From a reader: "At the time, the United States prevented a move in the UN to impose economic sanctions against Iraq, saying that the sanctions would be useless or counterproductive. So in effect, the United States defended Saddam Hussein's use of chemical weapons even as late as 1988, and this kind of a relationship continued through the Reagan administration and into the first President Bush administration until the very day that Iraq invaded Kuwait in early August 1990."
"USDEL. should work to develop general western position in support of a motion to take "no decision" on Iranian draft resolution on use of chemical weapons by Iraq." Department of State Cable from George P. Shultz to the Mission to the European Office of the United Nations and Other International Organizations. "UN Human Rights Commission: Item 12: Iranian Resolution on Use of Chemical Weapons by Iraq," March 14, 1984.
"Iraq's 11,000-page report to the UN Security Council lists 150 foreign companies, including some from America, Britain, Germany and France, that supported Saddam Hussein's weapons of mass destruction programme, a German newspaper said yesterday."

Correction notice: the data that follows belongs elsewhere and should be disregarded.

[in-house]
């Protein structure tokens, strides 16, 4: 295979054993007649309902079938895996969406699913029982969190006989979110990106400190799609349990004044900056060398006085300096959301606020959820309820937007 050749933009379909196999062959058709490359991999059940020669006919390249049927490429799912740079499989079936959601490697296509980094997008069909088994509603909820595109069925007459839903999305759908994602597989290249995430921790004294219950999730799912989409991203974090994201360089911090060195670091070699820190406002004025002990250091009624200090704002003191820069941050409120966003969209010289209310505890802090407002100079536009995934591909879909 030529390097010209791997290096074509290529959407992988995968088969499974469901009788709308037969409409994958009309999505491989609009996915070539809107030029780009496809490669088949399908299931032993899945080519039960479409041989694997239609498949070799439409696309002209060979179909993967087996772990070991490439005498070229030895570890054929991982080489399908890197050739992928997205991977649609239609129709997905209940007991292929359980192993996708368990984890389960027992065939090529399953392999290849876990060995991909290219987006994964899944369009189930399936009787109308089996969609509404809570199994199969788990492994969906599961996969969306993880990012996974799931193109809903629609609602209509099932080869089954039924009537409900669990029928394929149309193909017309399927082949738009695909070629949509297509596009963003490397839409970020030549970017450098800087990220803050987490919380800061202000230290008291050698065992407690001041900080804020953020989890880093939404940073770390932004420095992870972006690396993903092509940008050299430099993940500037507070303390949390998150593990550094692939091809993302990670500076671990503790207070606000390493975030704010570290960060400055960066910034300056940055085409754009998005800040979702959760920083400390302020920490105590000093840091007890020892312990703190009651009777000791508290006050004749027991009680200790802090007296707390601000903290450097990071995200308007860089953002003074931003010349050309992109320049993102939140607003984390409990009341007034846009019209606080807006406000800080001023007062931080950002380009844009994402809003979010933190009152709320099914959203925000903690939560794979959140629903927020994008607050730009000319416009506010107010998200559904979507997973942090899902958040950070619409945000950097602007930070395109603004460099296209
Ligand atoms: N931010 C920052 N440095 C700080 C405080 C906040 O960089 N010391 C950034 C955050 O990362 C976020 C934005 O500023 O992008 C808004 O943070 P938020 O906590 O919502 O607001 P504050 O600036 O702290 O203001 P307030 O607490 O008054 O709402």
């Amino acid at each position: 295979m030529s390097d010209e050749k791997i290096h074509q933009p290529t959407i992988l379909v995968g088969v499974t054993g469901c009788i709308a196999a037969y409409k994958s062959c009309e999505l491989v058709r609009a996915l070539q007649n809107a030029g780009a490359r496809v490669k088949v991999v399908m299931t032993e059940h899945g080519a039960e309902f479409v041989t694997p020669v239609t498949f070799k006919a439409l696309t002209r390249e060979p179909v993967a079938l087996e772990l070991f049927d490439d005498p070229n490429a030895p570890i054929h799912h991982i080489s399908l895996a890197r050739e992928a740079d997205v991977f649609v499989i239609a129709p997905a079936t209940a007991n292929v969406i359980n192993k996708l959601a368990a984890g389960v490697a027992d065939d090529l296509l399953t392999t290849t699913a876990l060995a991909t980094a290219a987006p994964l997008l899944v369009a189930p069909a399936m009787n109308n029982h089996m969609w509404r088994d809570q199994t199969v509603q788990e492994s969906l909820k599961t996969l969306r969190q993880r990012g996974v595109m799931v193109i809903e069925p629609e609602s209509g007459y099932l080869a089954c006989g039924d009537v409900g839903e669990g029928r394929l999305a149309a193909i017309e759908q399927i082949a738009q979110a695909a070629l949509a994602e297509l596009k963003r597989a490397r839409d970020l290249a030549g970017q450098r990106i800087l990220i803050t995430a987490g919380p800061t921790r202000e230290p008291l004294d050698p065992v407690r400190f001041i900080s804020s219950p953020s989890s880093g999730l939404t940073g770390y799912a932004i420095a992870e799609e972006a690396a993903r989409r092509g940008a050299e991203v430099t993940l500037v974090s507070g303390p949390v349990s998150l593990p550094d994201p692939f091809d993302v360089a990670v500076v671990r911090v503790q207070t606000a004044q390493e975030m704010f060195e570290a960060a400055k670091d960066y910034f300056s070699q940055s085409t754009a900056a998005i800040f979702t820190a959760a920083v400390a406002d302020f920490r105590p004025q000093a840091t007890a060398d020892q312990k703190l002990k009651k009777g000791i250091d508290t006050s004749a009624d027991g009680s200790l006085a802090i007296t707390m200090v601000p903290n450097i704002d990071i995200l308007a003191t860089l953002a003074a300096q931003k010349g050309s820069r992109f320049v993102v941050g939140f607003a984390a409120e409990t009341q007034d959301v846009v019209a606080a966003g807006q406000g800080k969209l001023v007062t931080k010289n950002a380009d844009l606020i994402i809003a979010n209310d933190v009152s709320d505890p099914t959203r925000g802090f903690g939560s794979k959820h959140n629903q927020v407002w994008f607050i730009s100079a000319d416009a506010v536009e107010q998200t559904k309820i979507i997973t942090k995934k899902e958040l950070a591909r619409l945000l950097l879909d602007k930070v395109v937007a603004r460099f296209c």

"A number of French companies have exported machinery and raw material for the manufacture of chemical weapons to Iraq since 1986, a French magazine reported today." "The magazine reported that Protec had struck up a relationship with the West German company, Karl Kolb, which the magazine said was implicated in the traffic of chemicals to Iraq, and with another export-import firm in Hamburg known as Water Engineering Trading, or W.E.T. The arrangements resulted in the sale of several units for fabricating chemical warfare agents to Iraq, the weekly reported."
"And here's the strange part, easily forgotten in the barrage of recent rhetoric: It was Western governments and businesses that helped build that capacity in the first place. From anthrax to high-speed computers to artillery ammunition cases, the militarily useful products of a long list of Western democracies flowed into Iraq in the decade before its 1990 invasion of Kuwait." "Also before the Gulf War, Iraq took delivery on billions of dollars of equipment "useful for making mass destruction weapons" from companies operating in more than a dozen Western nations: Germany mostly, but also the United States, Britain, France, Austria, Belgium, Italy, Spain, Sweden, Switzerland and more, according to Iraq Watch, a research group affiliated with the Wisconsin Project on Nuclear Arms Control. This wasn't, of course, charity. There was money to be made."